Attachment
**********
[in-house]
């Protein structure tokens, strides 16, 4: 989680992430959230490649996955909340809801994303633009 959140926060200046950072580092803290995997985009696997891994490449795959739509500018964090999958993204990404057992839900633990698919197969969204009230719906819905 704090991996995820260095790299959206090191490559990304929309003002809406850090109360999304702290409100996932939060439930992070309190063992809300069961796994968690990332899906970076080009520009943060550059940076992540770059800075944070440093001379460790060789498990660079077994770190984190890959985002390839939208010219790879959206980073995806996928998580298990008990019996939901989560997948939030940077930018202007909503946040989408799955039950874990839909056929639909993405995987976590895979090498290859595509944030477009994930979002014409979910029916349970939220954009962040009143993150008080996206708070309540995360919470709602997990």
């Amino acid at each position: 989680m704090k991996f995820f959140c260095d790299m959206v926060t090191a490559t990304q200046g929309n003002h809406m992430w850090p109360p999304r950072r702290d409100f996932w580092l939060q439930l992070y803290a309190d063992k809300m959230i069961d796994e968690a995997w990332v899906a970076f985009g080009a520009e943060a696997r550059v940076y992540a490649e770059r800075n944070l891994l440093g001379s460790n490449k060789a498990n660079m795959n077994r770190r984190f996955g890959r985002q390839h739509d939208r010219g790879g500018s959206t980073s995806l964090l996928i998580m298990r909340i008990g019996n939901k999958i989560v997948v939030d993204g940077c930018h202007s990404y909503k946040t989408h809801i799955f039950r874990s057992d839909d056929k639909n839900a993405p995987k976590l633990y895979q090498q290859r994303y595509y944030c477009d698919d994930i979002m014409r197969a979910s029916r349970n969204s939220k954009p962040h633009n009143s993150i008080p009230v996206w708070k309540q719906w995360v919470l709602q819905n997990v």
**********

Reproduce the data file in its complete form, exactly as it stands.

[in-house]
């Protein structure tokens, strides 16, 4: 989680992430959230490649996955909340809801994303633009 959140926060200046950072580092803290995997985009696997891994490449795959739509500018964090999958993204990404057992839900633990698919197969969204009230719906819905 704090991996995820260095790299959206090191490559990304929309003002809406850090109360999304702290409100996932939060439930992070309190063992809300069961796994968690990332899906970076080009520009943060550059940076992540770059800075944070440093001379460790060789498990660079077994770190984190890959985002390839939208010219790879959206980073995806996928998580298990008990019996939901989560997948939030940077930018202007909503946040989408799955039950874990839909056929639909993405995987976590895979090498290859595509944030477009994930979002014409979910029916349970939220954009962040009143993150008080996206708070309540995360919470709602997990």
């Amino acid at each position: 989680m704090k991996f995820f959140c260095d790299m959206v926060t090191a490559t990304q200046g929309n003002h809406m992430w850090p109360p999304r950072r702290d409100f996932w580092l939060q439930l992070y803290a309190d063992k809300m959230i069961d796994e968690a995997w990332v899906a970076f985009g080009a520009e943060a696997r550059v940076y992540a490649e770059r800075n944070l891994l440093g001379s460790n490449k060789a498990n660079m795959n077994r770190r984190f996955g890959r985002q390839h739509d939208r010219g790879g500018s959206t980073s995806l964090l996928i998580m298990r909340i008990g019996n939901k999958i989560v997948v939030d993204g940077c930018h202007s990404y909503k946040t989408h809801i799955f039950r874990s057992d839909d056929k639909n839900a993405p995987k976590l633990y895979q090498q290859r994303y595509y944030c477009d698919d994930i979002m014409r197969a979910s029916r349970n969204s939220k954009p962040h633009n009143s993150i008080p009230v996206w708070k309540q719906w995360v919470l709602q819905n997990v």